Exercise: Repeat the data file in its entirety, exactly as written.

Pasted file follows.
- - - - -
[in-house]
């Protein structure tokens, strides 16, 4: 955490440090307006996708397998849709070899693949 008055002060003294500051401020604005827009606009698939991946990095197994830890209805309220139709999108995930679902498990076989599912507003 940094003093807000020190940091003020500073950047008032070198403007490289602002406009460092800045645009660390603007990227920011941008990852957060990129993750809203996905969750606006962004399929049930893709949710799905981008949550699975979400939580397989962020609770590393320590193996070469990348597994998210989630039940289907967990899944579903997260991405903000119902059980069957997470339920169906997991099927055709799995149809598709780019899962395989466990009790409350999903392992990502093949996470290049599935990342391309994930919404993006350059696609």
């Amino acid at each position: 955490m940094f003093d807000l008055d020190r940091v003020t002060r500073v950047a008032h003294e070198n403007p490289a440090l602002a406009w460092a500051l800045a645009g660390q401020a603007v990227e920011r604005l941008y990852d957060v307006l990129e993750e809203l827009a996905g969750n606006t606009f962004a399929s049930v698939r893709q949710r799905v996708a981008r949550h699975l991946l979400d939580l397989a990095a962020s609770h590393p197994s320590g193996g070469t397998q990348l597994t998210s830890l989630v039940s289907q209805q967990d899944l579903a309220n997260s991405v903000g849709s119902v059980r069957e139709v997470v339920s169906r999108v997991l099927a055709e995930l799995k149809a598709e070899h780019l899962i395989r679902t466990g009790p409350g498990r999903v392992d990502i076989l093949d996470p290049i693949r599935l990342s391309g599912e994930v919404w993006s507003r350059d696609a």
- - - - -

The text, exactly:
[in-house]
């Protein structure tokens, strides 16, 4: 955490440090307006996708397998849709070899693949 008055002060003294500051401020604005827009606009698939991946990095197994830890209805309220139709999108995930679902498990076989599912507003 940094003093807000020190940091003020500073950047008032070198403007490289602002406009460092800045645009660390603007990227920011941008990852957060990129993750809203996905969750606006962004399929049930893709949710799905981008949550699975979400939580397989962020609770590393320590193996070469990348597994998210989630039940289907967990899944579903997260991405903000119902059980069957997470339920169906997991099927055709799995149809598709780019899962395989466990009790409350999903392992990502093949996470290049599935990342391309994930919404993006350059696609």
């Amino acid at each position: 955490m940094f003093d807000l008055d020190r940091v003020t002060r500073v950047a008032h003294e070198n403007p490289a440090l602002a406009w460092a500051l800045a645009g660390q401020a603007v990227e920011r604005l941008y990852d957060v307006l990129e993750e809203l827009a996905g969750n606006t606009f962004a399929s049930v698939r893709q949710r799905v996708a981008r949550h699975l991946l979400d939580l397989a990095a962020s609770h590393p197994s320590g193996g070469t397998q990348l597994t998210s830890l989630v039940s289907q209805q967990d899944l579903a309220n997260s991405v903000g849709s119902v059980r069957e139709v997470v339920s169906r999108v997991l099927a055709e995930l799995k149809a598709e070899h780019l899962i395989r679902t466990g009790p409350g498990r999903v392992d990502i076989l093949d996470p290049i693949r599935l990342s391309g599912e994930v919404w993006s507003r350059d696609a």